The most common local BLM regulation is that you can't spend more than 14 continuous days in one location. After that, you have to move a certain distance away before you can legally camp again. After a certain length of time (typically 14-76 days), you can legally return to the original campsite and camp again. Thus, by hopscotching around like this, you can live perpetually on public land without paying rent or asking anyone's permission.
How does anyone know you have spent more than 14 days in one location? They don't, unless you do something to tell them. BLM rangers, who are responsible for enforcing the 14-day rule, are usually spread thinner than soap film over a vast territory. You'll be lucky if you see one in a lifetime, let alone twice within a one-month period. Like most law enforcement, they don't usually go out looking for illegal campers. Instead, they wait for complaints to come to them. If you choose a discreet camping spot, leave no visible signs of your presence and don't give anyone any reason to complain, all this land is basically yours.
The only drawback to public land is that you usually need a vehicle to reach it, as it tends to be located away from urban areas and public transportation.
How do you identify public land? First, it is only in the Western States (as shown above). Secondly, there is a notable lack of No Trespassing signs and border-marking fences. If, for example, you are driving on a local highway in Nevada or the California desert, away from any town, and there is no fence along the road, the land is probably public. The best record of whether a certain area is public is a local land-use map, available from the BLM.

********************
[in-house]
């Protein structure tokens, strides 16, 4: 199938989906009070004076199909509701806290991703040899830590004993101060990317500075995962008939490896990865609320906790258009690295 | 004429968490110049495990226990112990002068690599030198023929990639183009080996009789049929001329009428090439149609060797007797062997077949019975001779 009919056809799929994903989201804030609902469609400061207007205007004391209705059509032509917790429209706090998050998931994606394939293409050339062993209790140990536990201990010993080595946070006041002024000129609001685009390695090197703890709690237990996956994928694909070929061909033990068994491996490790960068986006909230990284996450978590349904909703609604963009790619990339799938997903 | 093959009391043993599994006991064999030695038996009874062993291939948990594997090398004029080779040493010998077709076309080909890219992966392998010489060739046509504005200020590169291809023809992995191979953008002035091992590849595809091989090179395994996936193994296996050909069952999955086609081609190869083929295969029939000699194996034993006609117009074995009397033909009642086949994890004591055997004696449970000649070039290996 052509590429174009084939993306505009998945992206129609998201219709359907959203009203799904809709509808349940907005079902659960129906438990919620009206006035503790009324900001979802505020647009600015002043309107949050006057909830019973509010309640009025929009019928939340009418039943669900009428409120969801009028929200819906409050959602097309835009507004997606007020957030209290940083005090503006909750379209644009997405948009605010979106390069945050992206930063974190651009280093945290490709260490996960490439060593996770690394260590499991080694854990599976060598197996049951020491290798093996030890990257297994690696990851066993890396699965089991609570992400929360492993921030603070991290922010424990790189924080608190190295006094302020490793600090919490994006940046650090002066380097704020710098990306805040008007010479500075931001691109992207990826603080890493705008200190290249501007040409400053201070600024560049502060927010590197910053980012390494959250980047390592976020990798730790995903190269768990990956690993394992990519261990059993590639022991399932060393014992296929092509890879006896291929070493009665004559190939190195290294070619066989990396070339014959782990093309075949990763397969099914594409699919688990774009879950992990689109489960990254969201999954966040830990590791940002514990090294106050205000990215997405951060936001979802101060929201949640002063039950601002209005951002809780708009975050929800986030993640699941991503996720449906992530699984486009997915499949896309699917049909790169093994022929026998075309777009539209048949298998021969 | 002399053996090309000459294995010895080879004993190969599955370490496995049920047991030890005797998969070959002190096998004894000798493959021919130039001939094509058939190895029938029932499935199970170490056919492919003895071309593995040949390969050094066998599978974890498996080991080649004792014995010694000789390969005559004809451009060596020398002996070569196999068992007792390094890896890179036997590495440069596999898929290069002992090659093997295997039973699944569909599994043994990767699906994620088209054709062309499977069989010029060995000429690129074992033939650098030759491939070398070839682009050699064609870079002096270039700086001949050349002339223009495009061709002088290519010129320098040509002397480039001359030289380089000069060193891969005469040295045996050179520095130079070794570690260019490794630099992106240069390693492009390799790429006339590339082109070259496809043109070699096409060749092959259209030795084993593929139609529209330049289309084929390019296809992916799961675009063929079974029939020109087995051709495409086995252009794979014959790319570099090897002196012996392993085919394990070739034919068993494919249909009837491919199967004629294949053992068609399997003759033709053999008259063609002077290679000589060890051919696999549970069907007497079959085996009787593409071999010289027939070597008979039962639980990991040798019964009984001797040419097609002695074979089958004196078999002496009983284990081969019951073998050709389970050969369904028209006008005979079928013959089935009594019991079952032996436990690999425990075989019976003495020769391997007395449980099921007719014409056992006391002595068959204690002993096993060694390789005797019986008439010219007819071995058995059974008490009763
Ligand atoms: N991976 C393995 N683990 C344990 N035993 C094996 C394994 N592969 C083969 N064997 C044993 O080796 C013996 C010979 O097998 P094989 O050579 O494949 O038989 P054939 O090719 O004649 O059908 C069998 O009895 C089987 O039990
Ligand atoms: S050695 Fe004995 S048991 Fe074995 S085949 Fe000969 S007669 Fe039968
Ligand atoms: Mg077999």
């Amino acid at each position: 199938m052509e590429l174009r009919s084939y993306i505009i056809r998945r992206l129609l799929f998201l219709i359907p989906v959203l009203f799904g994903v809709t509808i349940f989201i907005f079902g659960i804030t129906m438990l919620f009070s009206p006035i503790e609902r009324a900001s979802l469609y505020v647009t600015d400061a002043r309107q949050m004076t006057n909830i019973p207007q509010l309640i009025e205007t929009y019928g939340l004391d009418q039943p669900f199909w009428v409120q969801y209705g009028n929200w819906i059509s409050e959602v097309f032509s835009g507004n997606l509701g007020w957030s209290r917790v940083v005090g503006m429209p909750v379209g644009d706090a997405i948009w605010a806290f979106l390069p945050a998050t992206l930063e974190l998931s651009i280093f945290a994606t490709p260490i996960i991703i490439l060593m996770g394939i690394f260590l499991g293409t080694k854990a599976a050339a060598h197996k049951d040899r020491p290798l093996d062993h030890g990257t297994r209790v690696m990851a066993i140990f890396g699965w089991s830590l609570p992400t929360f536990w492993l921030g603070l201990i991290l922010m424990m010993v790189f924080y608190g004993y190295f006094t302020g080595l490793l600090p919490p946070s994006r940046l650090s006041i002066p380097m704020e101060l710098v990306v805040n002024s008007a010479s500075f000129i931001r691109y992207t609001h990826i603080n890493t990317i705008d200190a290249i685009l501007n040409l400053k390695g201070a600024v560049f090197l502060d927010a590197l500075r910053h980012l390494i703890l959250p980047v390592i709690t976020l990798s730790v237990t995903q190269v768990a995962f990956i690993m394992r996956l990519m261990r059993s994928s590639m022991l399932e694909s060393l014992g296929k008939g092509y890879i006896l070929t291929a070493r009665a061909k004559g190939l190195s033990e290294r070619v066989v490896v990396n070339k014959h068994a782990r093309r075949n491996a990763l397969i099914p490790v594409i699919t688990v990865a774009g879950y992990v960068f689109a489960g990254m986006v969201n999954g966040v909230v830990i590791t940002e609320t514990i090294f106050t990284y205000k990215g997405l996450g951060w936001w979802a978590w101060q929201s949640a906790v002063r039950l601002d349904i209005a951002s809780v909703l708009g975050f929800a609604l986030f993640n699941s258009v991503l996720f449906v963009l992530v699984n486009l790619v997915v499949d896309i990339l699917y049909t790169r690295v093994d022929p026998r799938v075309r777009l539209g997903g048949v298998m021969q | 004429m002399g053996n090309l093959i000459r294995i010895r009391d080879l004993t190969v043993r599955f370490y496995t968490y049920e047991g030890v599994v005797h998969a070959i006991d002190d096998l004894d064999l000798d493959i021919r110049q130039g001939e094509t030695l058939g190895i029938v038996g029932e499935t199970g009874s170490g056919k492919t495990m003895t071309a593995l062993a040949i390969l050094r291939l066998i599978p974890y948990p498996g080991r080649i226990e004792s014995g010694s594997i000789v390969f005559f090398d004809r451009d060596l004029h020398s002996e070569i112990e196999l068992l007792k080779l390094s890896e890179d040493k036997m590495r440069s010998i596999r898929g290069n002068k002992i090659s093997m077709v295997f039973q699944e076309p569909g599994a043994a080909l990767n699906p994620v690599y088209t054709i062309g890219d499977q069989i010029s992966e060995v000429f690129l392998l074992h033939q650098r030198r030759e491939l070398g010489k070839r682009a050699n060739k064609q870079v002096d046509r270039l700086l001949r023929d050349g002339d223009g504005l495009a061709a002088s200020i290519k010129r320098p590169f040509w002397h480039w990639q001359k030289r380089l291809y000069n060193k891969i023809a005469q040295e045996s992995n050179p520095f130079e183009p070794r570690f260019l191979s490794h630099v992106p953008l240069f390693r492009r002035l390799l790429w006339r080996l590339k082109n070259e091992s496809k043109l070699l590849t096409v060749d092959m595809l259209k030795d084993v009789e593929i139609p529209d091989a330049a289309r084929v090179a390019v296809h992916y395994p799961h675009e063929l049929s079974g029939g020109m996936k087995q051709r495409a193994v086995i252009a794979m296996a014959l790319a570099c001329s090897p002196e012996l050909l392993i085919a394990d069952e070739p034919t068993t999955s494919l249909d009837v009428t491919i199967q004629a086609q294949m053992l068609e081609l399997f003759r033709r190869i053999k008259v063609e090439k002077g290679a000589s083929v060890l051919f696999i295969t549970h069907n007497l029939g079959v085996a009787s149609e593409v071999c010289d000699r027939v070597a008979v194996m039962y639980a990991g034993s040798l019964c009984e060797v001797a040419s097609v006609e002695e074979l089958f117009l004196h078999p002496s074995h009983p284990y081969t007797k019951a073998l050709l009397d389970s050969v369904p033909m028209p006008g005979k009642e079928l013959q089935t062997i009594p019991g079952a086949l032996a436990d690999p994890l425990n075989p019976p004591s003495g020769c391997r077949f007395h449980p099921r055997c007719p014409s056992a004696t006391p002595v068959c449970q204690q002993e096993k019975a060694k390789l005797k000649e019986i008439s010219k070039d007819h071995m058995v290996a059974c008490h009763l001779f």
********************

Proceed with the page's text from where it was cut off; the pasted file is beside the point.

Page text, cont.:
Whenever I am traveling in the West, I liberally interpret my right to camp. Once I encounter open, inhabited land that appears to be public, I simply camp there, preferably out of view of the road. I hold it the responsibility of the government or landowner to tell me I can't camp there. And if my presence is secret (primarily for safety reasons), they are never going to know I'm there, so they won't have the chance to tell me anything.
Why doesn't everyone live on public land? It's the same problem of real estate everywhere: location, location, location. Public land is fine if you want to get away from it all, but sooner or later you are going to want to interact with your fellow man (and the services he provides). If you want to do this on a regular basis without an hours-long commute, it will probably require sleeping in an urban area where public land is rare. That's when you have to get stealthy and marginally criminal of you want to sleep for free.
LinksHere are some general BLM camping regulations (in this case for the Mojave Desert near Barstow) as published on an official website:
Except for "special areas" with specific camping regulations, visitors are welcome to camp anywhere on BLM managed land.Note that it costs $6 to camp in a campground but nothing just outside it.
And here are some exact local regulations, as published in the Federal Register. Although the exact regulations vary from place to place, the 14-day limit seems pretty universal. The only thing that varies is how far away you have to go when the 14 days are over and how long you have to wait before returning. Again, if you keep a low profile and never develop what appears to be a permanent encampment, the 14-day limit is pretty meaningless.